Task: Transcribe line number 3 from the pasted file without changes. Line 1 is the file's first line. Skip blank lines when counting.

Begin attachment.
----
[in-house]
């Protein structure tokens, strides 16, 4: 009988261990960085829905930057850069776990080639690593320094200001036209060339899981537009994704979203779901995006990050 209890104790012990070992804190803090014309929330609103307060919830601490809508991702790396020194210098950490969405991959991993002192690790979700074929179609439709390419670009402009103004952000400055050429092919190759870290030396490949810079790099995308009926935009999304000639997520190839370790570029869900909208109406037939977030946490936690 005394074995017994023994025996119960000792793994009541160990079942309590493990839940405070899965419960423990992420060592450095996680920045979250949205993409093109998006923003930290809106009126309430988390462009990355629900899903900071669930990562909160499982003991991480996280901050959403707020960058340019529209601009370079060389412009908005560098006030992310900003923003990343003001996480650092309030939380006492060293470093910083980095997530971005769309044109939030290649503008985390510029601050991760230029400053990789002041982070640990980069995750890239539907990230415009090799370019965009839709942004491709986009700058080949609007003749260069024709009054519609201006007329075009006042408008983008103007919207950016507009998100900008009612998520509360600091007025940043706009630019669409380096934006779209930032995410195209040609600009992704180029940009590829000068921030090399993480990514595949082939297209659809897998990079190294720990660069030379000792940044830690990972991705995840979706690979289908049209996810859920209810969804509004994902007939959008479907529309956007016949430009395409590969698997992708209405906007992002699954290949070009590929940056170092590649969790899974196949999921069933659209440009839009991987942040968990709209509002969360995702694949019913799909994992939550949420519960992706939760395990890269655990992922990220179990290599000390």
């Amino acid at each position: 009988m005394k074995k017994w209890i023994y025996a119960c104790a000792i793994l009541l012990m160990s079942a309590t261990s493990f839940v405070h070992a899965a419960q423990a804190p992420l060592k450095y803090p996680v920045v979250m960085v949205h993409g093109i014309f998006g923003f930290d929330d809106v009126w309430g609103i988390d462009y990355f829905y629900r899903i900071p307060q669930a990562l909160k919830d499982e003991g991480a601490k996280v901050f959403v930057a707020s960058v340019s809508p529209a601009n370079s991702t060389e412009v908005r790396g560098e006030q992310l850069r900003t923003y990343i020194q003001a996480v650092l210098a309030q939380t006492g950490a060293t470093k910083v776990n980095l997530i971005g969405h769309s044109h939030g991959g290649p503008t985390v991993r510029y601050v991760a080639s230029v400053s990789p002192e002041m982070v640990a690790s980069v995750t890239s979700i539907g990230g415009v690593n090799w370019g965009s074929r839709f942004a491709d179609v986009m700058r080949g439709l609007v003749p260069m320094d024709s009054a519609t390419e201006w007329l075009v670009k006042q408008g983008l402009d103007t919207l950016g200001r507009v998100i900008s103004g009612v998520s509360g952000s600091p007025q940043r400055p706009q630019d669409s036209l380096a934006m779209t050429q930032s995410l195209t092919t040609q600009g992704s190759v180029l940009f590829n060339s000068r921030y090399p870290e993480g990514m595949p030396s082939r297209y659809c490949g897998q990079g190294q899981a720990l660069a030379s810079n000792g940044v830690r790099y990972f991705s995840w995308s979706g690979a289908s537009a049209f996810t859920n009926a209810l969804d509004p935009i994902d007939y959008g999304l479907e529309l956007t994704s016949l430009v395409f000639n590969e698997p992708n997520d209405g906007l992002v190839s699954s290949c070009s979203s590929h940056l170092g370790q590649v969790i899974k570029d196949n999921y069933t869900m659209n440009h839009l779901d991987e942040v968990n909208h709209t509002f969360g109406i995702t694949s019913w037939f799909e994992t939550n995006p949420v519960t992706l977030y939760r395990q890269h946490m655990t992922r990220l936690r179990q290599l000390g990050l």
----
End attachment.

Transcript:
């Amino acid at each position: 009988m005394k074995k017994w209890i023994y025996a119960c104790a000792i793994l009541l012990m160990s079942a309590t261990s493990f839940v405070h070992a899965a419960q423990a804190p992420l060592k450095y803090p996680v920045v979250m960085v949205h993409g093109i014309f998006g923003f930290d929330d809106v009126w309430g609103i988390d462009y990355f829905y629900r899903i900071p307060q669930a990562l909160k919830d499982e003991g991480a601490k996280v901050f959403v930057a707020s960058v340019s809508p529209a601009n370079s991702t060389e412009v908005r790396g560098e006030q992310l850069r900003t923003y990343i020194q003001a996480v650092l210098a309030q939380t006492g950490a060293t470093k910083v776990n980095l997530i971005g969405h769309s044109h939030g991959g290649p503008t985390v991993r510029y601050v991760a080639s230029v400053s990789p002192e002041m982070v640990a690790s980069v995750t890239s979700i539907g990230g415009v690593n090799w370019g965009s074929r839709f942004a491709d179609v986009m700058r080949g439709l609007v003749p260069m320094d024709s009054a519609t390419e201006w007329l075009v670009k006042q408008g983008l402009d103007t919207l950016g200001r507009v998100i900008s103004g009612v998520s509360g952000s600091p007025q940043r400055p706009q630019d669409s036209l380096a934006m779209t050429q930032s995410l195209t092919t040609q600009g992704s190759v180029l940009f590829n060339s000068r921030y090399p870290e993480g990514m595949p030396s082939r297209y659809c490949g897998q990079g190294q899981a720990l660069a030379s810079n000792g940044v830690r790099y990972f991705s995840w995308s979706g690979a289908s537009a049209f996810t859920n009926a209810l969804d509004p935009i994902d007939y959008g999304l479907e529309l956007t994704s016949l430009v395409f000639n590969e698997p992708n997520d209405g906007l992002v190839s699954s290949c070009s979203s590929h940056l170092g370790q590649v969790i899974k570029d196949n999921y069933t869900m659209n440009h839009l779901d991987e942040v968990n909208h709209t509002f969360g109406i995702t694949s019913w037939f799909e994992t939550n995006p949420v519960t992706l977030y939760r395990q890269h946490m655990t992922r990220l936690r179990q290599l000390g990050l």